What’s the difference between Catalonia and Scotland?
The weather? Well, yes. The food. Yes, again. The beaches? Hmmm. There are those lovely beaches on Coll…
But the big difference?
The big difference is that Nicola Sturgeon is not in exile in Brussels, and Patrick Harvie is not in the clink with Ross Greer, Robin McAlpine and, say, Lesley Riddoch.
Meanwhile ‘our Nicola Sturgeon’ is in exile in Brussels. ‘Our Nicola’ is Carles Puigdemont, chosen as President of the Generalitat (the Catalan Parliament) after the September 2015 elections, and selected again as the leader of the biggest pro-indy party at the December 2017 election. He and four other elected members of the Generalitat fled the country in early November to escape imprisonment by Spain.
Spain’s militarised Civil Guard have now decided to extend the assault, by charging more than 30 more people with crimes against the state. These new charges – amongst which the militarised police have included charges of ‘violence’ – could see many more elected politicians locked up.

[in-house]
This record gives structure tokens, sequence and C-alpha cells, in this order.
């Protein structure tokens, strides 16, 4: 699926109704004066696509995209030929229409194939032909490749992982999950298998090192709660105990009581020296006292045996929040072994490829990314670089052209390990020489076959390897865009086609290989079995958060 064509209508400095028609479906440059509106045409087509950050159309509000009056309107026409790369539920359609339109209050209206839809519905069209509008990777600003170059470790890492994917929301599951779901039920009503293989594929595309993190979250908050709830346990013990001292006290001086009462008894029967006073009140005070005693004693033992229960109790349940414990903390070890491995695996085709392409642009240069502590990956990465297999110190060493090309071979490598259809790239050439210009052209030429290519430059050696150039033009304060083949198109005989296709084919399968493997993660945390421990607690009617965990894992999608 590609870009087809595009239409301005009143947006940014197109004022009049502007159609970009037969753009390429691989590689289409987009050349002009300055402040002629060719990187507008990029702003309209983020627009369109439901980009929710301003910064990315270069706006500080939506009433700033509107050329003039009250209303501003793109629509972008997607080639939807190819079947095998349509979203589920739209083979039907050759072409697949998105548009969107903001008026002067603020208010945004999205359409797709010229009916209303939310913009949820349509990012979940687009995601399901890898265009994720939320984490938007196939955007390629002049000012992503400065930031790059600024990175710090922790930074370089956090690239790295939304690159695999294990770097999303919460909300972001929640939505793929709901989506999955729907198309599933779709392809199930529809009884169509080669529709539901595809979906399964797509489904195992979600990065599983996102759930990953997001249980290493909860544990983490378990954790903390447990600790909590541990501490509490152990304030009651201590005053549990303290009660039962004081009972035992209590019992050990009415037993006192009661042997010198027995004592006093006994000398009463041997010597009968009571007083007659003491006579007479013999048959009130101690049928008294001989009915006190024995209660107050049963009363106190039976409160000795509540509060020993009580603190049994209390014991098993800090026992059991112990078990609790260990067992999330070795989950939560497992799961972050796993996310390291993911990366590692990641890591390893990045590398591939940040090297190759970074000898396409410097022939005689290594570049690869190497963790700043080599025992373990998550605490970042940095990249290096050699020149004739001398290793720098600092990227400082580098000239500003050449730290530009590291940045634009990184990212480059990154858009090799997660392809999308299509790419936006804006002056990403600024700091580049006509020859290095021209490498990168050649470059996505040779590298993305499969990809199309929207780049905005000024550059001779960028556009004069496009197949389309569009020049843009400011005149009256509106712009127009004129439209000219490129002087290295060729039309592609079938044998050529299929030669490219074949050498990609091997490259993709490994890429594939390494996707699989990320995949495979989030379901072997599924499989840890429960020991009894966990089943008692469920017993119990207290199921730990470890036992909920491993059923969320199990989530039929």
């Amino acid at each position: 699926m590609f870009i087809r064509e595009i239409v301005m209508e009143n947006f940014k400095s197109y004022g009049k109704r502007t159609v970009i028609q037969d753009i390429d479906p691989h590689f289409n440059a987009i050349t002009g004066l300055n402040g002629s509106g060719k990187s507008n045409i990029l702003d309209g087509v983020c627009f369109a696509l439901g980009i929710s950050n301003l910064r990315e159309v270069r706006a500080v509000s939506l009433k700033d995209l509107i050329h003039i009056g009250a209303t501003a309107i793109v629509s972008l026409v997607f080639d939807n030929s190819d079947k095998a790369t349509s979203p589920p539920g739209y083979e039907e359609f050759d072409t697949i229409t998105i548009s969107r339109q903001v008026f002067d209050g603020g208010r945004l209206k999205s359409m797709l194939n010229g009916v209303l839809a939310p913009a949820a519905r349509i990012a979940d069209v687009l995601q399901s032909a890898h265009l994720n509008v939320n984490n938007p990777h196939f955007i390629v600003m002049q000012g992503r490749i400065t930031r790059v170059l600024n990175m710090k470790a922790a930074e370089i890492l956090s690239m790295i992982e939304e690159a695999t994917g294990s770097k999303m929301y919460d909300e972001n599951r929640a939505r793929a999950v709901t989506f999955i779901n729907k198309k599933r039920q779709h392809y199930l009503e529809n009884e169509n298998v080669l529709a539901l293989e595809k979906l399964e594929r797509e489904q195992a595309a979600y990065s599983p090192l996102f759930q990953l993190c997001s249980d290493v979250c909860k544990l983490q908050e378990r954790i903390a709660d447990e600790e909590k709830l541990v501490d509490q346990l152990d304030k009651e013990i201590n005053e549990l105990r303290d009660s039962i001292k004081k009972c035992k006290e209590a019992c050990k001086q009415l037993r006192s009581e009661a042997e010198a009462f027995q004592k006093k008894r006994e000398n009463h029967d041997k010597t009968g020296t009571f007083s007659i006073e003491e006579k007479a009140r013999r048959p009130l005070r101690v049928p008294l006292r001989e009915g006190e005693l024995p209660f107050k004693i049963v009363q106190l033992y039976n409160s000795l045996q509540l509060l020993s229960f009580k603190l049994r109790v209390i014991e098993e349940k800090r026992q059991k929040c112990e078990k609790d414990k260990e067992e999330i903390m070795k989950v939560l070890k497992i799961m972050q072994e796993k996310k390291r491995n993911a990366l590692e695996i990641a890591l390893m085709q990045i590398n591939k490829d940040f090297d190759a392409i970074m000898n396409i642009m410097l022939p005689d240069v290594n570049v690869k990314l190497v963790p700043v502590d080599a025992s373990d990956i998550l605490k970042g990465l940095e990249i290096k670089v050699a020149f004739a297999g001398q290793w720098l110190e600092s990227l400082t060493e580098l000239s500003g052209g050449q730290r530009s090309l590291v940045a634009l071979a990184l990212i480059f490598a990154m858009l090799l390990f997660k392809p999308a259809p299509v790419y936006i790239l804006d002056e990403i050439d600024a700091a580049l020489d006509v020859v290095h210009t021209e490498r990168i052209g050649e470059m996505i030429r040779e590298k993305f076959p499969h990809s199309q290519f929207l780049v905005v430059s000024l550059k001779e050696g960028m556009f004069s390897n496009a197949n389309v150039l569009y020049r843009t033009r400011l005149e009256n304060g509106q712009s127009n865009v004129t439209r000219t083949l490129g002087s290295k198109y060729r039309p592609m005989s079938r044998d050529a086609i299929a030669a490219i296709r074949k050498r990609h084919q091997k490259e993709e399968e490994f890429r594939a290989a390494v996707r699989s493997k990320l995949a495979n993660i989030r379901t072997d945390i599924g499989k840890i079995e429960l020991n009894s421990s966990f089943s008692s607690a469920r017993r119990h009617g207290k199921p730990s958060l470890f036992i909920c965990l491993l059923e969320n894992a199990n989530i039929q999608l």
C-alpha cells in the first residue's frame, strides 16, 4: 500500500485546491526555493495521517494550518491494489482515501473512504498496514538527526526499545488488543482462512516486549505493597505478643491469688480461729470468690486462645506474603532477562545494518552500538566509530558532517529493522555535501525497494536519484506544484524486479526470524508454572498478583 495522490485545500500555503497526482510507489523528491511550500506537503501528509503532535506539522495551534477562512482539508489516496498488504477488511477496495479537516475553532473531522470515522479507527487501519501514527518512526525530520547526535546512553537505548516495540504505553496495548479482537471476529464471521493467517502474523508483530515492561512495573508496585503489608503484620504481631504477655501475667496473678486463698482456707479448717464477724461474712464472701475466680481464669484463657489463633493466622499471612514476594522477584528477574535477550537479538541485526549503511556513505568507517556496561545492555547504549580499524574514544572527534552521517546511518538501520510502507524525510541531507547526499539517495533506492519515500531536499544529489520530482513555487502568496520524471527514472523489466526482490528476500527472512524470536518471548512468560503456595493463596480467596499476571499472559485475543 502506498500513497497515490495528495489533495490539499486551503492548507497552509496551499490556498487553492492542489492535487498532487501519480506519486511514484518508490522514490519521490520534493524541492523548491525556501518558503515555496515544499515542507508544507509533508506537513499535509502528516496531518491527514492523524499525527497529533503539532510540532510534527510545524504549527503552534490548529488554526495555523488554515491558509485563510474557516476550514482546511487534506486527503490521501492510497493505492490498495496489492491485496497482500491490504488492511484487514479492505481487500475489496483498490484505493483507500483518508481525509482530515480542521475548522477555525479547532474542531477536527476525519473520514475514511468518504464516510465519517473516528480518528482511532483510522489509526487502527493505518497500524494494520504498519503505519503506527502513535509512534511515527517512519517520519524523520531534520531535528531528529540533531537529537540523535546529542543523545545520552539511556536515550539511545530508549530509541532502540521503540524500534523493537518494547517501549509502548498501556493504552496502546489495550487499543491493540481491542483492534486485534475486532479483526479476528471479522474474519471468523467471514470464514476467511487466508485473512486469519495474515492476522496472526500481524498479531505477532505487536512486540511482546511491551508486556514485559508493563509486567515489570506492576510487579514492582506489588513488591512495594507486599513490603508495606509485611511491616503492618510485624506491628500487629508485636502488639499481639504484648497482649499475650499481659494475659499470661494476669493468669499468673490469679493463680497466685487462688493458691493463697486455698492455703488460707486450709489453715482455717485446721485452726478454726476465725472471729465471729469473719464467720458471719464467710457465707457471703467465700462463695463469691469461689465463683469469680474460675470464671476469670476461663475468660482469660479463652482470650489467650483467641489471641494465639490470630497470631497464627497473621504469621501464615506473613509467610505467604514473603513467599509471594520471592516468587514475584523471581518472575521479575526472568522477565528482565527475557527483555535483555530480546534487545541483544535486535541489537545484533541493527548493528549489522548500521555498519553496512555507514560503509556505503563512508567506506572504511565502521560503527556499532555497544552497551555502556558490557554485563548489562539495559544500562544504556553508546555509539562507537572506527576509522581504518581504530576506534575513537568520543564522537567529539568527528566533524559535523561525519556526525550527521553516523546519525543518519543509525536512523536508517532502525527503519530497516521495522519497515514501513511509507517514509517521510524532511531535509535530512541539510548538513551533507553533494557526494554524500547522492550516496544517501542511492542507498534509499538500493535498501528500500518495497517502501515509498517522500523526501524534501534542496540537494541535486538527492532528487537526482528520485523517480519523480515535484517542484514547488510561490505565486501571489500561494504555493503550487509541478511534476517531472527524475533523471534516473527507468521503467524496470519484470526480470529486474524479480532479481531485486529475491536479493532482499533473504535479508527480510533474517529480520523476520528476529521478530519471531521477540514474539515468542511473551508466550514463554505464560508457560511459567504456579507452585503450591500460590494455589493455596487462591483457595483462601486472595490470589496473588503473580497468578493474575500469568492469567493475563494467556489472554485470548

Spain has used a paragraph in its Constitution – para 155 – to take control of the Catalan government and civil service. Just like in Scotland, Catalans thought that they lived in an ‘autonomous’ region, with its own parliament, its own rules and its own civil service. But as Scotland discovered during the court case over Brexit and the Sewel Convention, ‘autonomy’ is an empty word. You can have your autonomy, but only with our say so.
Imagine that Westminster had decided to lock up, or drive into exile, our elected politicians. Imagine that Westminster had taken over the Scottish parliament, closed websites, used armed riot-police to break up queues of people voting in Scottish elections, had trumped-up charges against civil leaders, politicians, police officers. Imagine the affront to democracy that would represent.
That’s the clink of a difference. Scotland is not Catalonia; Nicola is free to speak her mind from her Holyrood office. But as you hear her speak, think about Carles Puigdemont, Oriol Junqueras, Jordi Cuixart, Joaquim Forn, Clara Ponsatí, Antoni Comín, Meritxell Borràs and Meritxell Serret, who are either exiled or jailed for speaking out.